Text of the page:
This means than an individual still commits the offence if fish are retained in a keep net. The offence is also committed if the angler is fishing but has yet to catch anything.

The evidence required is straightforward: the time, date and location; a description of the offender, tackle and bait, and whether a baited line was in the water.

If an authorised keeper discovers someone fishing without permission, they are advised to call the police and cite this offence. The courts have the power upon conviction to ‘order the forfeiture of anything which, at the time of the offence, he had with him for the taking or destroying of fish’. Any person, therefore, also has the power to seize ‘anything which on that person’s conviction of the offence would be liable to forfeiture’.

A general power of arrest is no longer attached to all offences connected with theft and poaching, so this is best left to the professionals of the Environment Agency and police. Far better to call them in the event of discovering such an offence in progress, rather than put oneself in harm’s way both physically and legally.


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Fish Theft

Fish living in fully enclosed stillwaters under single ownership are considered in law to be ‘property’ and can therefore be stolen. Specimen carp, for example, are worth large sums of money and are important financial assets to fishery owners. Such fish can be targeted by thieves. Big fish, however, are often identifiable, so it is wise to keep a photographic record when stocking, or of fish caught over time. In a case of fish theft, the police would need to identify who the fish actually belong to – the riparian owner or leasing club.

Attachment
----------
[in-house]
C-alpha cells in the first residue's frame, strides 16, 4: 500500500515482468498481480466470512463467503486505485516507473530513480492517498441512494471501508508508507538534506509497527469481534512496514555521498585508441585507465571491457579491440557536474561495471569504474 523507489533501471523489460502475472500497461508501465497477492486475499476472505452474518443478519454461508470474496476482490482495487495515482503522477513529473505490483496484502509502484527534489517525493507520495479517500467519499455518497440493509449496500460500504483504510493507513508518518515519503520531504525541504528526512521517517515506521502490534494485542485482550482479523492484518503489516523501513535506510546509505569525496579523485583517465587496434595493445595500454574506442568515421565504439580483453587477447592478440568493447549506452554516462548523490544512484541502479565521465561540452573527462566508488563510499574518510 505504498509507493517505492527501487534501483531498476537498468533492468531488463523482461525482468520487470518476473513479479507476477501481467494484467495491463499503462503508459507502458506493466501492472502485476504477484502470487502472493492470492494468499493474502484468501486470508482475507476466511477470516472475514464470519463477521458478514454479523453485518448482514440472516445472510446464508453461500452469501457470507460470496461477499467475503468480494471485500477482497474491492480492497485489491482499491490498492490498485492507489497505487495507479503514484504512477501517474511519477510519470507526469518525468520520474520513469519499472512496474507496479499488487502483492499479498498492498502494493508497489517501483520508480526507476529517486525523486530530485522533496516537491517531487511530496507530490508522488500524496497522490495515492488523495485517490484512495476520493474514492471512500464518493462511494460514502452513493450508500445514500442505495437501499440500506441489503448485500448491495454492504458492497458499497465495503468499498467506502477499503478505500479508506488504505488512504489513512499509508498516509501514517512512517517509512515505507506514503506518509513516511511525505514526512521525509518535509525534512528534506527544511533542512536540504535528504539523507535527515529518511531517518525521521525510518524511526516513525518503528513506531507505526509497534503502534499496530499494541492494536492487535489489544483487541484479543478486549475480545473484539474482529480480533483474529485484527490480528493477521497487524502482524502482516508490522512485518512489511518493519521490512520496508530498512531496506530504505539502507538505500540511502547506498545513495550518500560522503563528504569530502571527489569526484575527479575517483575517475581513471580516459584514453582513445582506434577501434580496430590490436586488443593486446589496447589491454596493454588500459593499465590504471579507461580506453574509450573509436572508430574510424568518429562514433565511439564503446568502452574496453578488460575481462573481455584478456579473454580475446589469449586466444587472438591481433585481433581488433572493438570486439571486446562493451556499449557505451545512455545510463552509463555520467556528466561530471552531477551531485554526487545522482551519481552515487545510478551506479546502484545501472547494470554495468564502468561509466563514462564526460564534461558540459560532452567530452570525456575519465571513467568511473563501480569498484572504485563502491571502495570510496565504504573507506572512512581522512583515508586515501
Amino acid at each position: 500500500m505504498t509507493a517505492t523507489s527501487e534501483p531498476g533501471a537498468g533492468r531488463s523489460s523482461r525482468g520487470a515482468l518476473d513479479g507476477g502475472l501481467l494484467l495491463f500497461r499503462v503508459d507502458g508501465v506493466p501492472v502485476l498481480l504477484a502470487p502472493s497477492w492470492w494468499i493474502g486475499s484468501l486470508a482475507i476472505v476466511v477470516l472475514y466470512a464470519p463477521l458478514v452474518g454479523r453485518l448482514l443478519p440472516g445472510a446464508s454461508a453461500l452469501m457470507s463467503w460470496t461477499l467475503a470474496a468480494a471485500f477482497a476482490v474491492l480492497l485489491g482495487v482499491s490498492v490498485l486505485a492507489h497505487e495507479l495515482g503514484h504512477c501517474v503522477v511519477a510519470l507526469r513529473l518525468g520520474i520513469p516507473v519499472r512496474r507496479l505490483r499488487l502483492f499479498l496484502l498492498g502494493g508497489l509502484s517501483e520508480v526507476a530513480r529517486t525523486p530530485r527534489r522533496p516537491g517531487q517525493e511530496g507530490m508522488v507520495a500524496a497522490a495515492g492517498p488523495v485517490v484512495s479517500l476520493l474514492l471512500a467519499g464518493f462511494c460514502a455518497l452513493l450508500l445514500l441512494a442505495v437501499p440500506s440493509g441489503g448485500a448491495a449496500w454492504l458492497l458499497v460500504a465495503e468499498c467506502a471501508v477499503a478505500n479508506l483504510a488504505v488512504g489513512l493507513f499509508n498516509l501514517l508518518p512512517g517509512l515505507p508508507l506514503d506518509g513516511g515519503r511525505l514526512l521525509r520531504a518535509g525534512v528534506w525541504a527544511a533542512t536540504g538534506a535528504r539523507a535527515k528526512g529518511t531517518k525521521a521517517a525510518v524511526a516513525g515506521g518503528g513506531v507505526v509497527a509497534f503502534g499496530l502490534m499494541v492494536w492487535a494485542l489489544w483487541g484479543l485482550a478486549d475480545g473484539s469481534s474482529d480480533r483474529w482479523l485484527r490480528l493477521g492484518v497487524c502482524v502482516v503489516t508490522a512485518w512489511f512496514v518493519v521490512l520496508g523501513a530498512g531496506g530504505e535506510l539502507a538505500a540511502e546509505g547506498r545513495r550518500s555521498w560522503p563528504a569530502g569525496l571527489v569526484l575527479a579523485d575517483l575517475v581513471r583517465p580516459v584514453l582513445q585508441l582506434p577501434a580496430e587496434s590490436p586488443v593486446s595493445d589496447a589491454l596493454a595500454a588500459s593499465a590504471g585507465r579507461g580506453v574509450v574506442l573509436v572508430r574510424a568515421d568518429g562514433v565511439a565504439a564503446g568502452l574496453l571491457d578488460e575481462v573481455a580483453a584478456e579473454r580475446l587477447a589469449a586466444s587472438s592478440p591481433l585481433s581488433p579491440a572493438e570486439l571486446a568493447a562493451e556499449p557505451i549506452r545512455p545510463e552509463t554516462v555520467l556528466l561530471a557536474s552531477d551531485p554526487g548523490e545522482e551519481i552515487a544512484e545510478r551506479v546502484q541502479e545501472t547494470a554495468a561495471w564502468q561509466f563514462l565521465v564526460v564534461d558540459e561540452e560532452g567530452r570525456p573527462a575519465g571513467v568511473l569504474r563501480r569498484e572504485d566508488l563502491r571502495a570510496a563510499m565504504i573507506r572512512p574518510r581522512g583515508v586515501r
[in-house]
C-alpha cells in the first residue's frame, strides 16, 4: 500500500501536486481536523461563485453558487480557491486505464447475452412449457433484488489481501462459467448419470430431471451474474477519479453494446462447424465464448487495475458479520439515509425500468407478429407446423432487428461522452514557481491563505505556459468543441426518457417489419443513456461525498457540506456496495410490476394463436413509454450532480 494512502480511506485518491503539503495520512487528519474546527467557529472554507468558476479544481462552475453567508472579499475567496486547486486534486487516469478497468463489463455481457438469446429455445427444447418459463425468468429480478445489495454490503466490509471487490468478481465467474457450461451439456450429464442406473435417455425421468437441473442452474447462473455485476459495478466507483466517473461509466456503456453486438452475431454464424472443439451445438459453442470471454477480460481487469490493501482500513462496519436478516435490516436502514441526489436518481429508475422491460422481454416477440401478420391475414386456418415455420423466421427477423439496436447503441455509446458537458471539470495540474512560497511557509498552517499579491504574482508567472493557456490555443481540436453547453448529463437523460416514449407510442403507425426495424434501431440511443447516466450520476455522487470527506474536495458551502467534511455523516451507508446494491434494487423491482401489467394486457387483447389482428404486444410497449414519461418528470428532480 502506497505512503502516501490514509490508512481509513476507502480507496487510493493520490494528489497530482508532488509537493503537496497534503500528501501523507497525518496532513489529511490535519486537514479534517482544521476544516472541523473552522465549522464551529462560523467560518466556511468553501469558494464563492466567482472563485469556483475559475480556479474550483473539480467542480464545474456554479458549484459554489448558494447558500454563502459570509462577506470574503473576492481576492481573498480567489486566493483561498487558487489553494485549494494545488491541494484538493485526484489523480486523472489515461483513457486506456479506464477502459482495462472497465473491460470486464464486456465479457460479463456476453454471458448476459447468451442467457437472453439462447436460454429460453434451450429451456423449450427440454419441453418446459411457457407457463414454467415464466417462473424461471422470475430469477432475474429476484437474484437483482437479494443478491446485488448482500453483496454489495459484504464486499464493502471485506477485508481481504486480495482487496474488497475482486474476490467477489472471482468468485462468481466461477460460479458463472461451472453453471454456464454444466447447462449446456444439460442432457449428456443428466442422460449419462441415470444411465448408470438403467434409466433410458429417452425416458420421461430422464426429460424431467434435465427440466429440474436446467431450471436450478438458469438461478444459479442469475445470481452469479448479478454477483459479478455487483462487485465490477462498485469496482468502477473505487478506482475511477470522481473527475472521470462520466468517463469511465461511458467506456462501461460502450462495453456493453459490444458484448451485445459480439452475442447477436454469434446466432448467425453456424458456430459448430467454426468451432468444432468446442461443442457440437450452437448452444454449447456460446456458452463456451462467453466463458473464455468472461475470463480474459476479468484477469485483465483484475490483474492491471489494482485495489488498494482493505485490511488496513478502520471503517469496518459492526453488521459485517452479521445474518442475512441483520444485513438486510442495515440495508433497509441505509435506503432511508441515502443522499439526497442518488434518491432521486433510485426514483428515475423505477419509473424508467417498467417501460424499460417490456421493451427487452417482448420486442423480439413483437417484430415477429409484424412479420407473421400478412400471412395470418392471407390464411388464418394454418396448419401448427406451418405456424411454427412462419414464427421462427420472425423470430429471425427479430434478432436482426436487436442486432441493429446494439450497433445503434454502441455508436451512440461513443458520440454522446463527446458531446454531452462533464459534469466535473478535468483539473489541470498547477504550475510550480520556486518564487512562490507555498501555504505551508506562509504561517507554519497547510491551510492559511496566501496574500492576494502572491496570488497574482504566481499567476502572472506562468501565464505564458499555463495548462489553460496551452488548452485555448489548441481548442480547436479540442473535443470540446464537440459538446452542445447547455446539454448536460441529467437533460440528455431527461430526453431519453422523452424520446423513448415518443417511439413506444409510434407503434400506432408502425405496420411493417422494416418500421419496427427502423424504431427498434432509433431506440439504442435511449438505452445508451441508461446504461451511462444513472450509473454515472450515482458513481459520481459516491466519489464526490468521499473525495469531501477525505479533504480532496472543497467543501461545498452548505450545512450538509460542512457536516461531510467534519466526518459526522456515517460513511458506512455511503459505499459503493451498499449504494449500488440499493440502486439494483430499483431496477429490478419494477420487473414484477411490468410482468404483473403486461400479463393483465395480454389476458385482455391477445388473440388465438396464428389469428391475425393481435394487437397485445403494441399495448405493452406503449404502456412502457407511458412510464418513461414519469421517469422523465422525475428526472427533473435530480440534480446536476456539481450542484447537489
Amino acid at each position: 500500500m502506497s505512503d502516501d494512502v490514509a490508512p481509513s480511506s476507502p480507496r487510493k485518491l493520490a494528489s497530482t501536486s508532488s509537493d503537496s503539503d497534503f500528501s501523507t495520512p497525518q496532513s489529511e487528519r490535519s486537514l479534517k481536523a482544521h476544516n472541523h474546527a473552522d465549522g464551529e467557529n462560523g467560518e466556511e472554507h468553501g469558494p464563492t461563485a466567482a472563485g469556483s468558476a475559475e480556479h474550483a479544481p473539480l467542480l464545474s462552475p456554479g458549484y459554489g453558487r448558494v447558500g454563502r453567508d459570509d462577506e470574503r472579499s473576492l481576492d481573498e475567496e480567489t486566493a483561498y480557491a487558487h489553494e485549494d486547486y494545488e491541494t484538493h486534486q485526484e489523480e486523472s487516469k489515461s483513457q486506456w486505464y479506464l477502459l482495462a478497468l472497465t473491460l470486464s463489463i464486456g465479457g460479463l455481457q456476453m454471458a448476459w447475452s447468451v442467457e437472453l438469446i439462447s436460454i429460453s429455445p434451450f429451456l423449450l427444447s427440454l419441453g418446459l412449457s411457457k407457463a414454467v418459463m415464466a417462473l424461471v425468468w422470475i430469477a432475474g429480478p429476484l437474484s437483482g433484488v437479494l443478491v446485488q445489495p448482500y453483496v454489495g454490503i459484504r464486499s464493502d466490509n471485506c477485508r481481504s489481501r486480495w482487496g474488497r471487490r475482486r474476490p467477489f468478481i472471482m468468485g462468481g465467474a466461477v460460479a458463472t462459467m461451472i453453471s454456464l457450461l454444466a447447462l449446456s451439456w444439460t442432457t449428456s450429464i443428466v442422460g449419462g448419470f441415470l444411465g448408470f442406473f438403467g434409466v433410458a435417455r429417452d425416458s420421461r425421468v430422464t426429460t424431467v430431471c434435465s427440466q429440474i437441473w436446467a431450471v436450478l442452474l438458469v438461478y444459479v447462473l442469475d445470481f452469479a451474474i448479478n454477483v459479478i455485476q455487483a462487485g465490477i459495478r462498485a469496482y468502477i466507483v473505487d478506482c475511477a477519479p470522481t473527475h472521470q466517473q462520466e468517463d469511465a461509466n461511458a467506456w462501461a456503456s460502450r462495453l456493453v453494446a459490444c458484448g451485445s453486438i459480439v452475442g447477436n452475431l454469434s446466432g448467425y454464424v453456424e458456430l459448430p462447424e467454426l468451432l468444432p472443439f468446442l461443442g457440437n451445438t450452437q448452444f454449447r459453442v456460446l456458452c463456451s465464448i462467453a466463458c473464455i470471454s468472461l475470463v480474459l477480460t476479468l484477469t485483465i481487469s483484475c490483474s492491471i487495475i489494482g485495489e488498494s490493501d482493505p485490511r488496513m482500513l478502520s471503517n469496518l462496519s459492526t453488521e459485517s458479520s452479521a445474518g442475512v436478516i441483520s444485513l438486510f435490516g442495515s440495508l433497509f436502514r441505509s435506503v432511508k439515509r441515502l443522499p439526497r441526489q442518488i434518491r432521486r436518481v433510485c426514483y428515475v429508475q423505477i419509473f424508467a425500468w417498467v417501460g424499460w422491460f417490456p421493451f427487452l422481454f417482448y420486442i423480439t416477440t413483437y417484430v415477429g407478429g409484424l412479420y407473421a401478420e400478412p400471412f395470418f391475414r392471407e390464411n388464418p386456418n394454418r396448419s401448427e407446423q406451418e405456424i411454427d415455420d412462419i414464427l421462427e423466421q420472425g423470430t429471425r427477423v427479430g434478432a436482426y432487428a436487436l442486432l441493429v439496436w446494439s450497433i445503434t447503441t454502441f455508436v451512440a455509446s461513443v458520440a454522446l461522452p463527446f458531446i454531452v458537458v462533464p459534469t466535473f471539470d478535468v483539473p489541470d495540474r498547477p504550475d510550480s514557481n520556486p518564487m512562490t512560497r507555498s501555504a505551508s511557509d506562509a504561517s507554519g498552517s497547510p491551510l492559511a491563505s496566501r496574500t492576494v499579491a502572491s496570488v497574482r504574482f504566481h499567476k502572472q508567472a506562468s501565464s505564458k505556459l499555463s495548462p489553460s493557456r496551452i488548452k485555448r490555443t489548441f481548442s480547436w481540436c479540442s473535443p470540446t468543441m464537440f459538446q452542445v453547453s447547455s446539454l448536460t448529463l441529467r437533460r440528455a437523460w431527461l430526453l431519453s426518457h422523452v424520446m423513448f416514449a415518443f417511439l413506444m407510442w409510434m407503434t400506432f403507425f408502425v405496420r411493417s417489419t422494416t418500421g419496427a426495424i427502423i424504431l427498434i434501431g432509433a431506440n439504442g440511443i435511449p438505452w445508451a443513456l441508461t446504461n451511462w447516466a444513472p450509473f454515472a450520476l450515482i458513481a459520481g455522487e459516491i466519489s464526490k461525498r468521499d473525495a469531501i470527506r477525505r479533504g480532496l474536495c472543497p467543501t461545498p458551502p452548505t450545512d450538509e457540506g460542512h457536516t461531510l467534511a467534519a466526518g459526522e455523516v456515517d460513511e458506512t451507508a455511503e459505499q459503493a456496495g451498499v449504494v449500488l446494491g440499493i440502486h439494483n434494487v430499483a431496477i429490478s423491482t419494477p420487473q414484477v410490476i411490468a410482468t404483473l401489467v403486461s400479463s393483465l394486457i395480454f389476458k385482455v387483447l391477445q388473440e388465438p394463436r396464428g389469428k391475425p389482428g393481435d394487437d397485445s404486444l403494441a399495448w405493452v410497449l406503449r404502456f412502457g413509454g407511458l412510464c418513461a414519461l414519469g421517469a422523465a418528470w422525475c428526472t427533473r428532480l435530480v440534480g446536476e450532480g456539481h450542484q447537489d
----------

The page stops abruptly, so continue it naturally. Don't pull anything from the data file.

Fish living in rivers or unenclosed stillwaters are free to roam and considered wild. As such they are not recognised in law as property and cannot, therefore, be stolen.

Because fish in fully enclosed stillwaters with single ownership are considered to be property, they can be stolen – the criminal offence under Section 1 of the Theft Act 1968 applies. The essential points to prove are that the fish concerned are ‘property’ in a legal context, and there must be an intention to ‘permanently deprive’ the owner of that property. This would not apply, therefore, to an angler fishing without permission who has fish in a keep net (and therefore commits the ‘Theft of Fishing Rights’ offence), but does to an angler caught removing fish from a stillwater without the owner’s permission. This is straightforward to prove if the angler has killed the fish concerned, but not if the fish is alive. That being so, supporting evidence would be required of the necessary means to transport fish alive, such as a vehicle parked nearby with a water tank of some description, or a bucket and aerator pump. In any case, it is illegal to transfer live fish from one-water to another without the necessary permission of the owner and authorisation by the Environment Agency.